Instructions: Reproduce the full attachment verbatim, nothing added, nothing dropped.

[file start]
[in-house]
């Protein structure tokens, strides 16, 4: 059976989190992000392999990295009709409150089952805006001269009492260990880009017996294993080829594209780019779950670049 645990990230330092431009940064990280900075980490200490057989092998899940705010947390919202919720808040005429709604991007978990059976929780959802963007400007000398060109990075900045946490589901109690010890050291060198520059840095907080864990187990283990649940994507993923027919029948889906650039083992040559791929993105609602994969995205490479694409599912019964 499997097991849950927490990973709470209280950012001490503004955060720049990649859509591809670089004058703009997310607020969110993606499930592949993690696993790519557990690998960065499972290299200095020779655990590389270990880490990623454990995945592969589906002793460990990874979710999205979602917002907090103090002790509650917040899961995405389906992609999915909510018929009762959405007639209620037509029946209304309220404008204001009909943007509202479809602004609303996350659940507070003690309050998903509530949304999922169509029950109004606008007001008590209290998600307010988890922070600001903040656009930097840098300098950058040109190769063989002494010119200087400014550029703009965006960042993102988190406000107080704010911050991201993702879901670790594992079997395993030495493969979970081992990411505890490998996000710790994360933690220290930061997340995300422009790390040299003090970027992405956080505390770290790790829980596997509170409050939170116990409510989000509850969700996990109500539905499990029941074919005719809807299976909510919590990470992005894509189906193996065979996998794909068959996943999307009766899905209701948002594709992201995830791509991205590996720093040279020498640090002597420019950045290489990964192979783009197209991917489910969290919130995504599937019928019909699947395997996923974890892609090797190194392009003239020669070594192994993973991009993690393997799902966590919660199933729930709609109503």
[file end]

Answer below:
[in-house]
């Protein structure tokens, strides 16, 4: 059976989190992000392999990295009709409150089952805006001269009492260990880009017996294993080829594209780019779950670049 645990990230330092431009940064990280900075980490200490057989092998899940705010947390919202919720808040005429709604991007978990059976929780959802963007400007000398060109990075900045946490589901109690010890050291060198520059840095907080864990187990283990649940994507993923027919029948889906650039083992040559791929993105609602994969995205490479694409599912019964 499997097991849950927490990973709470209280950012001490503004955060720049990649859509591809670089004058703009997310607020969110993606499930592949993690696993790519557990690998960065499972290299200095020779655990590389270990880490990623454990995945592969589906002793460990990874979710999205979602917002907090103090002790509650917040899961995405389906992609999915909510018929009762959405007639209620037509029946209304309220404008204001009909943007509202479809602004609303996350659940507070003690309050998903509530949304999922169509029950109004606008007001008590209290998600307010988890922070600001903040656009930097840098300098950058040109190769063989002494010119200087400014550029703009965006960042993102988190406000107080704010911050991201993702879901670790594992079997395993030495493969979970081992990411505890490998996000710790994360933690220290930061997340995300422009790390040299003090970027992405956080505390770290790790829980596997509170409050939170116990409510989000509850969700996990109500539905499990029941074919005719809807299976909510919590990470992005894509189906193996065979996998794909068959996943999307009766899905209701948002594709992201995830791509991205590996720093040279020498640090002597420019950045290489990964192979783009197209991917489910969290919130995504599937019928019909699947395997996923974890892609090797190194392009003239020669070594192994993973991009993690393997799902966590919660199933729930709609109503």